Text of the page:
How to Calculate Ecological Footprints

How to Calculate Ecological FootprintsEveryone's heard of carbon footprints---maybe you've even calculated yours. But carbon emissions are just one piece of the puzzle that we need to solve to reduce our impact on the planet. The new term "ecological footprint" (EF) addresses energy use as well as food, goods and services, and housing. Determining your EF can be discouraging, but it's a vital step in recognizing, and reducing, your personal environmental impact. Don't let fear or embarrassment hold you back---you can keep your results to yourself. What matters is that you take that first step.


Difficulty: Easy

How to:

Things You’ll Need:
  • Mileage you drive in a year
  • Size of your home in square feet
  • Online calculator (see Resources)
Step 1
Look at your personal energy use. This includes energy used for such things as transportation, heating and cooling, cooking, running appliances, TVs and computers. Be sure to include all forms, such as electricity, natural gas, propane, gasoline or diesel. Include both home and work in your assessment. Do you walk, ride your bike or take public transportation whenever you can? Combine car trips to maximize efficiency? Drive a hybrid or other fuel-efficient car, and keep the tires properly inflated? In your home, do you use energy sparingly? Is your home (including windows and doors) adequately insulated? Are your appliances energy-efficient? What about your thermostat settings?
Step 2
Get a handle on your water use. Do you have low-flow shower heads and low-flush or dual-flush toilets? Turn the water off when brushing your teeth? Do you run your dishwasher or do laundry only when they're full? Do you take your car to a car wash instead of washing it yourself? What about sweeping decks, driveways and sidewalks rather than hosing them off with water?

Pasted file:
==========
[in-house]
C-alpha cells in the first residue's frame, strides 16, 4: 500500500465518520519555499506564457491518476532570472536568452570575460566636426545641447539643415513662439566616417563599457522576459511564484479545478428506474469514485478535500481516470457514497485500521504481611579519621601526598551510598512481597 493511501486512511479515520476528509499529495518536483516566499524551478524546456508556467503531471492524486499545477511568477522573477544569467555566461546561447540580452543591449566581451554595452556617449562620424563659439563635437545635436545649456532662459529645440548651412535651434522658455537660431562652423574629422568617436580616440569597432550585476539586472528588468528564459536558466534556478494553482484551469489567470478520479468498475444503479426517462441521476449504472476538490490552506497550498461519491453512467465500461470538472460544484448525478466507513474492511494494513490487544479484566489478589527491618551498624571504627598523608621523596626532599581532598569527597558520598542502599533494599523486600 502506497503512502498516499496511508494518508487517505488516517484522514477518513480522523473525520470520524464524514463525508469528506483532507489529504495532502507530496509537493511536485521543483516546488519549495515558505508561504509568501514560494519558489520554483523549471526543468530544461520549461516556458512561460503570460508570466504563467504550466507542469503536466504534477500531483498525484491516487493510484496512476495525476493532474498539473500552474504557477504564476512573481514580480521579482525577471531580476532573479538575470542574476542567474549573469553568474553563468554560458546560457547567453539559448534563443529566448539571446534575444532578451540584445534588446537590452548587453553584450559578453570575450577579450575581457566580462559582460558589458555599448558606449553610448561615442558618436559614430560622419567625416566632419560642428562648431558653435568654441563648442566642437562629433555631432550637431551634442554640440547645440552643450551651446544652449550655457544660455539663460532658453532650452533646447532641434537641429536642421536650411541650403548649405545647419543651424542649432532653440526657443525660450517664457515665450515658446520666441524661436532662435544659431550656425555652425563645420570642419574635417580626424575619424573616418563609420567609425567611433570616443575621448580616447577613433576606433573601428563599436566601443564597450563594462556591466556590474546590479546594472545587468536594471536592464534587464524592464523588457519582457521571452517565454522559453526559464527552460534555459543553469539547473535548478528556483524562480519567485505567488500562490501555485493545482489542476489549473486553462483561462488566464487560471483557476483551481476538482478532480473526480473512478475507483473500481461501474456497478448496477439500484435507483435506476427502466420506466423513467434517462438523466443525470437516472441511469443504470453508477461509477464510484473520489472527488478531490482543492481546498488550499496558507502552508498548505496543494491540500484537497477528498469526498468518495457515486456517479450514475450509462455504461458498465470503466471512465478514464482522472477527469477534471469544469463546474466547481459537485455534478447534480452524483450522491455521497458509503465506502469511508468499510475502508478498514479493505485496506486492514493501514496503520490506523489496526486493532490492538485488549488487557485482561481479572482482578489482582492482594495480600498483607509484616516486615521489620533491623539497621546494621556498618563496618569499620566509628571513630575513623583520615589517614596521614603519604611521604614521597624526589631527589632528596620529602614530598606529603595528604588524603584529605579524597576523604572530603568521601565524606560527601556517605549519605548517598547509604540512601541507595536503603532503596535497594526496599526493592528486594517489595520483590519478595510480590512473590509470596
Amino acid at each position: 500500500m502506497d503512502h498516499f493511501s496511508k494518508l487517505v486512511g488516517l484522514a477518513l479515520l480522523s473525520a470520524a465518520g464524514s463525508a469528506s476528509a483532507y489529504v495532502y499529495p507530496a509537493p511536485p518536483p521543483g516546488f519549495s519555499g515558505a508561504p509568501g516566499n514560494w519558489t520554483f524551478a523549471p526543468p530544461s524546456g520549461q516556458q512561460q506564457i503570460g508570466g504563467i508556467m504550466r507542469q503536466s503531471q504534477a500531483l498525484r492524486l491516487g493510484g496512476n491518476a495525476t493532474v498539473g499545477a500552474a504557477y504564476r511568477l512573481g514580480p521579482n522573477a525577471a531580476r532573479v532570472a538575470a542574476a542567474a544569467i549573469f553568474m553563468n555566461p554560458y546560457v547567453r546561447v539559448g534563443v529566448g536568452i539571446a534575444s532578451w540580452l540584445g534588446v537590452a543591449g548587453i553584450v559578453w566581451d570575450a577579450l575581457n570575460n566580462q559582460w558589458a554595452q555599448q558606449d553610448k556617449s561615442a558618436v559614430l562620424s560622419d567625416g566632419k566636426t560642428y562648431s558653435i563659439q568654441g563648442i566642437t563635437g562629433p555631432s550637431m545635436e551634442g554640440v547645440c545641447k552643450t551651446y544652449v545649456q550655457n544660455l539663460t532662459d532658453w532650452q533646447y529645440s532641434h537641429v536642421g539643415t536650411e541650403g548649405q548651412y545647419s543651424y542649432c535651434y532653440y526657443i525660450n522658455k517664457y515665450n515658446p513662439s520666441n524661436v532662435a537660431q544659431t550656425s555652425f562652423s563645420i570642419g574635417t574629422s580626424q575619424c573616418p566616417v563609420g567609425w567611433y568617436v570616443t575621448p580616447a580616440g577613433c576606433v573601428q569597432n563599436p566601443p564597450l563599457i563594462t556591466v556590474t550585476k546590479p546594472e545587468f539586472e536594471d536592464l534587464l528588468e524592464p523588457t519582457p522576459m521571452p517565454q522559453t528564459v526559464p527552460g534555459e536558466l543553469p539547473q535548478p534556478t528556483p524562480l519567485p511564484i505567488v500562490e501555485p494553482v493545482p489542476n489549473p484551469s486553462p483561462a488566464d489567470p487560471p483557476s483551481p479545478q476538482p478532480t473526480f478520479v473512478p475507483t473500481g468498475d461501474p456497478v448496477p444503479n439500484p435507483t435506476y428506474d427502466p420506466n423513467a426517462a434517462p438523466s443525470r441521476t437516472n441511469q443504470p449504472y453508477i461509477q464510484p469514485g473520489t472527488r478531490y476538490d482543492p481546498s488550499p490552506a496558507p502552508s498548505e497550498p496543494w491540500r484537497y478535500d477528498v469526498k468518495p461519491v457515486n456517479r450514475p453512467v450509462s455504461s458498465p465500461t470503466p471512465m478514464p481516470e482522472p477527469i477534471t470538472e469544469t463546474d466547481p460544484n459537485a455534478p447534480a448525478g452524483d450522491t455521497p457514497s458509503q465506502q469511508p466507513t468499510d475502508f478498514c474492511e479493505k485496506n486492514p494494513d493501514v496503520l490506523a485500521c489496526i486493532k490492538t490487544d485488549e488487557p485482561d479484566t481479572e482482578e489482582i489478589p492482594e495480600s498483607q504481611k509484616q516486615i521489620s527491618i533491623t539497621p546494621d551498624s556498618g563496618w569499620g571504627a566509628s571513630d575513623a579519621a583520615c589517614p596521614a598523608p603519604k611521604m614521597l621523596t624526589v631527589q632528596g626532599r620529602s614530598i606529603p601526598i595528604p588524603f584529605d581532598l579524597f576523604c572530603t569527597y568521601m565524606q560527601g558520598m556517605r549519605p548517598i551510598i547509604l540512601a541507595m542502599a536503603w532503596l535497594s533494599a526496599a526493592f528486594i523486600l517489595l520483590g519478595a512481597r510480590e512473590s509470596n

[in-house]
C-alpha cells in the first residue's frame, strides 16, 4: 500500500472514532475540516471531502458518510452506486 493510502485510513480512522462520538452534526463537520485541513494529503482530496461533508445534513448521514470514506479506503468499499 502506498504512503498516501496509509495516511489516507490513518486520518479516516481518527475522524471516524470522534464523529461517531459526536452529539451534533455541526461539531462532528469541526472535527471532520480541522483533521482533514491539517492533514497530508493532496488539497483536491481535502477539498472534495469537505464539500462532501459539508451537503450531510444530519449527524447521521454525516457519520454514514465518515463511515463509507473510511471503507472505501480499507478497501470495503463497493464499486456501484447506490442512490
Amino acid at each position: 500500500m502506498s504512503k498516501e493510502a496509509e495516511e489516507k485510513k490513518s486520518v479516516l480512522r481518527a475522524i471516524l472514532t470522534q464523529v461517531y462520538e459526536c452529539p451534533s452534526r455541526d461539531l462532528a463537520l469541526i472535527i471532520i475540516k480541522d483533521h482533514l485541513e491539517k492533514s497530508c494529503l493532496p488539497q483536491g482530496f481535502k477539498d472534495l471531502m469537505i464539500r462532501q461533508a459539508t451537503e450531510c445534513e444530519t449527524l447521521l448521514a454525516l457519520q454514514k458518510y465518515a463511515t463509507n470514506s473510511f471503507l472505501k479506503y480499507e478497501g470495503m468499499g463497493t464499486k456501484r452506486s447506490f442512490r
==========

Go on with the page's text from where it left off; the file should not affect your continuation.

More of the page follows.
Step 3
Rate your purchases. Everything you buy has an environmental impact, including energy and water needed to produce it, package it and transport it. Do you buy things that are produced locally, and have minimal or no packaging? Do you buy used items or products made from recycled materials? Do you repair broken items, or replace them with new ones? Do you bring your own bags when you go shopping? What about checking labels for---and avoiding---toxic chemicals and additives?
Step 4
Weigh your diet. What you eat has environmental impact too, much of it hidden in so-called "downstream costs." Do you eat meat? How often? Meat exacts a heavy toll on the planet. Raising livestock requires large amounts of grain, hormones and antibiotics, it often involves cruel treatment of animals, and it creates vast quantities of waste that may not be handled properly, polluting land, air and water. Ranching requires large amounts of land, driving deforestation. Many fisheries are imperiled by over-fishing; do you know which fish are threatened and avoid eating them? Non-organic grain, fruits and vegetables require fertilizers and pesticides that pollute the ecosystem and may be toxic or carcinogenic. Do you buy organic produce when possible? Buy from local growers or farmers markets?
Step 5
Collect your trash. Do you recycle? How much? What about composting? Many people don't recycle, despite widespread availability of curbside collection at home and recycling containers in public places. Others only do so when it's convenient, or don't realize the full spectrum of things that can be recycled. Food and yard waste can be composted, further reducing what goes to landfills---and you can use the compost to enrich your garden.
Step 6
Do a tox screen. Daily life in America for most of us involves the use of many potentially toxic or polluting substances---from personal care items to yard care products. Do you use pesticides or synthetic fertilizers in your yard? Use biodegradable cleaning products and phosphate-free detergent? Do you dispose of prescription drugs properly, or flush them down the toilet?
Step 7
Size up your homestead. How big is your house? Your yard? Do you live in the city, a suburb or rural area? Suburban lifestyles tend to be more energy- and resource-intensive than either rural or compact urban living.

Article Written By Peggy Hansen

Peggy Hansen holds a Bachelor of Science in biology from UC San Diego, Doctor of Medicine from UCLA, and completed postgraduate training at Stanford, Duke and Harvard. An award-winning writer and photographer, her work has been featured in Catnip, Herbalgram, Porter Gulch Review, and many online pieces. She's also a commentator for KQED-FM

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